Molasses is part of the history of the Maritimes. East coast trading ships returned from their missions to the West Indies laden with barrels of the dark syrup.
It was used to sweeten cakes, make candy, flavor baked beans… Generations of cooks found innovative ways to incorporate molasses into their culinary repertoires.
Oatmeal Molasses Bread is a Maritime classic that is often referred to as ‘Brown Bread’ in these parts. There are variations on the theme along the whole Atlantic seaboard. While Boston brown bread is steamed, this regional favorite is baked. Both use a fair dose of molasses for their characteristic taste and color.
This bread uses light or ‘fancy’ molasses for flavor. It will produce a sweet molasses taste that isn’t overwhelming.
My version also uses 100% whole wheat, resulting in a robust bread that makes a great accompaniment to soups, stews and – of course – baked beans.
Whole grains will provide better nutrition and texture in your loaves, but working with all whole wheat flour can be a bit challenging if you don’t bake yeast breads often.
Here are some tips for getting a good rise in your whole wheat Oatmeal Molasses Bread:
Add lemon juice to your dough. 1 tablespoon of lemon juice for every four cups of flour in your bread will help the gluten in the flour relax and become more flexible. The gluten will then be able to stretch without breaking when the bread is rising.
Use your mixer. If you have a stand mixer, you may have (or be able to purchase) a dough hook. The hook can give your dough a gluten-developing workout in less time and without straining your wrists!
Know your flour. Canadian flour is milled from hard wheat and has a higher gluten content than the softer wheat which is grown in many other countries. Because of the higher gluten content, it can easily develop enough elasticity to expand during rising. In other countries, home bakers may need to purchase ‘bread flour’ or consider adding gluten powder to their flour when working with 100% whole wheat.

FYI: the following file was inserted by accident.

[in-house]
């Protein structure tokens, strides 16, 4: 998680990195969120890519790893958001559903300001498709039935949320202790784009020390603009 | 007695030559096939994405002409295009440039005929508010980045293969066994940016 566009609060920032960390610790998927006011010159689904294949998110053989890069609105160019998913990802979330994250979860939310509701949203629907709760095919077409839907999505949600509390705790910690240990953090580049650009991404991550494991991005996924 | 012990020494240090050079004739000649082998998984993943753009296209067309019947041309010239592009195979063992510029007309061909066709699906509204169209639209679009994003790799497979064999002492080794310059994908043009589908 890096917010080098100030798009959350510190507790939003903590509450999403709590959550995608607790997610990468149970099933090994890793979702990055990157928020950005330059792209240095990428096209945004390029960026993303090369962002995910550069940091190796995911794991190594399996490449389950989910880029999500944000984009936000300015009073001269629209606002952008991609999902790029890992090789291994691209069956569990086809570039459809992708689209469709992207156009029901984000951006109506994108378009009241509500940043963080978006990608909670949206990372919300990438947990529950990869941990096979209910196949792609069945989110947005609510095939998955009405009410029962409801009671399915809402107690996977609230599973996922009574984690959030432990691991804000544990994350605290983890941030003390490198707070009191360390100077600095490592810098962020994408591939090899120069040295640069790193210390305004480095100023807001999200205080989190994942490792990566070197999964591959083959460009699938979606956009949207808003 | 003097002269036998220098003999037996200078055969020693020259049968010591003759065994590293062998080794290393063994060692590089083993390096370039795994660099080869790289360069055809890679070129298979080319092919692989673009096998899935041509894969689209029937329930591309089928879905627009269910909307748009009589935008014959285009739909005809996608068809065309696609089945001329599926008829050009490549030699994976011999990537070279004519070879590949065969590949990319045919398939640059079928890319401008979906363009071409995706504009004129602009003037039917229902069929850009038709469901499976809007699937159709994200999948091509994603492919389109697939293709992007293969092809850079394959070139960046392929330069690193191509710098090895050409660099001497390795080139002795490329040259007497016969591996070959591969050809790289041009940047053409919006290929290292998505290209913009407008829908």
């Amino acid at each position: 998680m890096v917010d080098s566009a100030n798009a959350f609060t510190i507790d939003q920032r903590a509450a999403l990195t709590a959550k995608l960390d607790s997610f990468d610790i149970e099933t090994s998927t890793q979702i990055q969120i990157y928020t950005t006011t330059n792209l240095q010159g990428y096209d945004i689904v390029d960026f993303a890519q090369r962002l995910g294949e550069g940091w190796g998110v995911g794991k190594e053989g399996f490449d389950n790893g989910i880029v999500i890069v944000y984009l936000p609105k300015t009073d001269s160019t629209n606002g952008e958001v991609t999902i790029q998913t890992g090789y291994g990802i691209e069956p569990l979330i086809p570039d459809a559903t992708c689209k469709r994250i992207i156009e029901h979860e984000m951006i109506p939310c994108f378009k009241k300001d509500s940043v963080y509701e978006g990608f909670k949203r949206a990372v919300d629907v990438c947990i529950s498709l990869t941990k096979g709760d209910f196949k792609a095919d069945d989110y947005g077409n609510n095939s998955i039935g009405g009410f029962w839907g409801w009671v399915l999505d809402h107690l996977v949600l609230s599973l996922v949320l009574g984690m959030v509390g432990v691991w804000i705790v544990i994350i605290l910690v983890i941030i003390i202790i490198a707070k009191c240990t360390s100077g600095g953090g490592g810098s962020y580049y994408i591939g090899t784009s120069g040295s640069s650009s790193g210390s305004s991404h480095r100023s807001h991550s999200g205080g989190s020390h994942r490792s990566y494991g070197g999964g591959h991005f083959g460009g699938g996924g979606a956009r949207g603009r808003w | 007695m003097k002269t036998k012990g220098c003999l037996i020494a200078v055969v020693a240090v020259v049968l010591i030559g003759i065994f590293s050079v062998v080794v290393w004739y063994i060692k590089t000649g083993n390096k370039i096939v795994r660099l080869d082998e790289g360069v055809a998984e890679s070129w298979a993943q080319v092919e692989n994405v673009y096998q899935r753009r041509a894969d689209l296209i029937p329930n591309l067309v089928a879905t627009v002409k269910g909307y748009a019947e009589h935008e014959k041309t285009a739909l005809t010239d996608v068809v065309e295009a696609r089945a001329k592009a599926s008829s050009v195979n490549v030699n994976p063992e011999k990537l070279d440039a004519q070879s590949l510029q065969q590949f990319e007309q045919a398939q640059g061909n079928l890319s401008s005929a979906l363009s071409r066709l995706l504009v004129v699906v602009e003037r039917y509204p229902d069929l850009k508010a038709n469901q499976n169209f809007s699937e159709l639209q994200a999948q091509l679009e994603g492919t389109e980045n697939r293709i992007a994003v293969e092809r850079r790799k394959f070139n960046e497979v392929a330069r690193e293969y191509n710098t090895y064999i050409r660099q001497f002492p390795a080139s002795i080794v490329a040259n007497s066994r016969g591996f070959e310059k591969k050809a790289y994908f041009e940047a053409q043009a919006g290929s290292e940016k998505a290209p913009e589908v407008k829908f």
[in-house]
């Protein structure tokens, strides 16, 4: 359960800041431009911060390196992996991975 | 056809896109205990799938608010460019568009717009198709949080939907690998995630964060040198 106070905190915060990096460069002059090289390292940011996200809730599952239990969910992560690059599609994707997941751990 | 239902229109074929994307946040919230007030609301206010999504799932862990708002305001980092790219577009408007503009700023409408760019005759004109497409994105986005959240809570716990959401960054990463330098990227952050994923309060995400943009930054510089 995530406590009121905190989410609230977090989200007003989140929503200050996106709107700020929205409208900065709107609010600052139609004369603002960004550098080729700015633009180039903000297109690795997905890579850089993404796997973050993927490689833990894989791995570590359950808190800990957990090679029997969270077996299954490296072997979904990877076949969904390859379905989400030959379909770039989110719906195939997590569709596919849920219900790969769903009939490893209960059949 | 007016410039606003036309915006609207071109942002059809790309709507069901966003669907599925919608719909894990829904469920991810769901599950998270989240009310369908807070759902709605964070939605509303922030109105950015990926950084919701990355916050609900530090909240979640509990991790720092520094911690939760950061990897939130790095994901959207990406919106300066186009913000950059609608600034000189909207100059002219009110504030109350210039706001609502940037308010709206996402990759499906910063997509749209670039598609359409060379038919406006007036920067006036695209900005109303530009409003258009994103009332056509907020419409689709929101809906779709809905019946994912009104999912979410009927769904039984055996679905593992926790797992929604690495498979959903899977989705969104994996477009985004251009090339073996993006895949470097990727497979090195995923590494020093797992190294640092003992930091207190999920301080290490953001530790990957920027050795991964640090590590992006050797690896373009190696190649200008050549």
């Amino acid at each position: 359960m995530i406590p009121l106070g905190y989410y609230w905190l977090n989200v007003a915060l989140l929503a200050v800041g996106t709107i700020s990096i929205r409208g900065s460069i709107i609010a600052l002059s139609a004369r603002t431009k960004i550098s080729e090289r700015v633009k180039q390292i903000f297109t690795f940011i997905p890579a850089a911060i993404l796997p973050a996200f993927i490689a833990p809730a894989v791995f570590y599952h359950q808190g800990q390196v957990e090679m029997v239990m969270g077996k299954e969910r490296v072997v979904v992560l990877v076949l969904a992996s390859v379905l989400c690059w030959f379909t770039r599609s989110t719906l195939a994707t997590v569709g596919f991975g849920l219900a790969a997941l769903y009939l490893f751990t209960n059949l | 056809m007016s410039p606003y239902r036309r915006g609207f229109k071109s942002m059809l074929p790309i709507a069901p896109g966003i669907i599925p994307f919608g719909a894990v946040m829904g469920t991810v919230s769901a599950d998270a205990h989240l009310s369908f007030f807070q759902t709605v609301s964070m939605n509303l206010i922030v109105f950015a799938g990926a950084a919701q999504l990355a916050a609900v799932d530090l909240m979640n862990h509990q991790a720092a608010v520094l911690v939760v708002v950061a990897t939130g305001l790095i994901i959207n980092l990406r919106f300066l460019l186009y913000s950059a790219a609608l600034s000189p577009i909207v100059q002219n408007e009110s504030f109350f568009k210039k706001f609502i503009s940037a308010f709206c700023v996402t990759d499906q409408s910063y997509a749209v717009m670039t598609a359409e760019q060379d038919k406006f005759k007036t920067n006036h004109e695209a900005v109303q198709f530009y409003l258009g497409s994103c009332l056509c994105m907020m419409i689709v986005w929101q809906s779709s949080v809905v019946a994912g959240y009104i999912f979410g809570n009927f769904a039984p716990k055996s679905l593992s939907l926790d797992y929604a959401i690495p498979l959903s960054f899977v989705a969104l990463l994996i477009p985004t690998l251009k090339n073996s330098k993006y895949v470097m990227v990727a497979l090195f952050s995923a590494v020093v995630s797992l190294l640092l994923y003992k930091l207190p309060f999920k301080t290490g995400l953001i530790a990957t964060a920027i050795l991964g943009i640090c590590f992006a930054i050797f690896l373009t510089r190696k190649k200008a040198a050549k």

Be patient. Give your dough the time it needs to fully rise. A first rising at room temperature should take up to 1-1/2 hours. A second rising should take about 45 minutes to 1 hour. If your dough has been sufficiently kneaded so that the gluten is relaxed and flexible, give the yeast time to do its job.
Don’t let your dough rise for too long. On the other hand, if your dough over-rises, the power of the yeast can become exhausted. When it stops growing, the amount of rising gases the yeast produces will decrease. Your dough will collapse because there is nothing to keep it suspended.
Use half all-purpose flour. It takes less effort to develop the gluten in all-purpose (or white) flour, so it needs less kneading to create good rise. Using half all-purpose and half whole wheat will still give good texture and improved nutritional value to your bread.
- 2 cups / 500 ml oatmeal
- 1/4 cup / 60 ml vegetable oil
- 1/2 cup / 125 ml molasses
- 1-1/2 teaspoons / 7.5 ml salt
- 2 cups / 500 ml boiling water
- 1 teaspoon / 5 ml sugar
- 1/2 cup / 125 ml warm water
- 1 tablespoon / 15 ml dry yeast
- 4-1/2 to 5 cups / 1.125 -1.25 liters whole wheat flour
Place oatmeal, vegetable oil, molasses, and salt in a large mixing bowl. Pour boiling water over and stir. Let the mixture sit until cooled to room temperature and the oats have softened and absorbed most of the water.
If you are using a stand mixer, soak the oat mixture in your mixing bowl.
In small bowl, stir together the warm water and sugar. Sprinkle the yeast over the water and stir gently to moisten the yeast. Let the mixture sit for 5-10 minutes. The yeast should begin to bubble and be active.
Pour the yeast into the oatmeal mixture and stir until blended.
Add 4-1/2 cups of flour and stir until a rough dough forms. Add additional flour as needed to create a dough that can be handled. It can be a bit sticky, but should be able to be gathered into a ball for kneading.
If you are using a stand mixer, use your dough hook for seven minutes. Add small amounts of flour as needed.
If you are kneading by hand, turn the dough out onto a lightly floured surface and knead for 10-15 minutes, or until a small piece of dough can be stretched without breaking.
Form the dough into a smooth ball and rub with a bit of oil. Place the dough in the mixing bowl, and cover with a clean cloth. Place in a draft-free spot to rise for 1 to 1-1/2 hours. The dough should be twice the size when it has risen.
While the dough is rising, lightly grease two 4x8-inch / 10x20-cm loaf pans.
Gently press risen dough down to release air, and turn back out onto your kneading surface.
Cut the dough in half, and form each half into a loaf. Place in the prepared pans and let rise for 45 minutes to 1 hour, or until it has doubled in size.
Preheat oven to 350 degrees F / 176 degrees C.
Bake loaves in preheated oven for 35- 40 minutes. When done, the loaves should be well-browned and should release from the pans very easily. If the bread will not come out of the pans easily, bake it for another 2-3 minutes.
Let loaves cool completely before cutting.
To get a nice shine on your loaves, rub a small piece of butter over the tops while the bread is hot.
When you are kneading the dough, you can grease your hands and kneading surface lightly to keep the dough from sticking. This works well when the dough is just a little sticky, and will keep you from having to add more flour. This can help create a lighter loaf.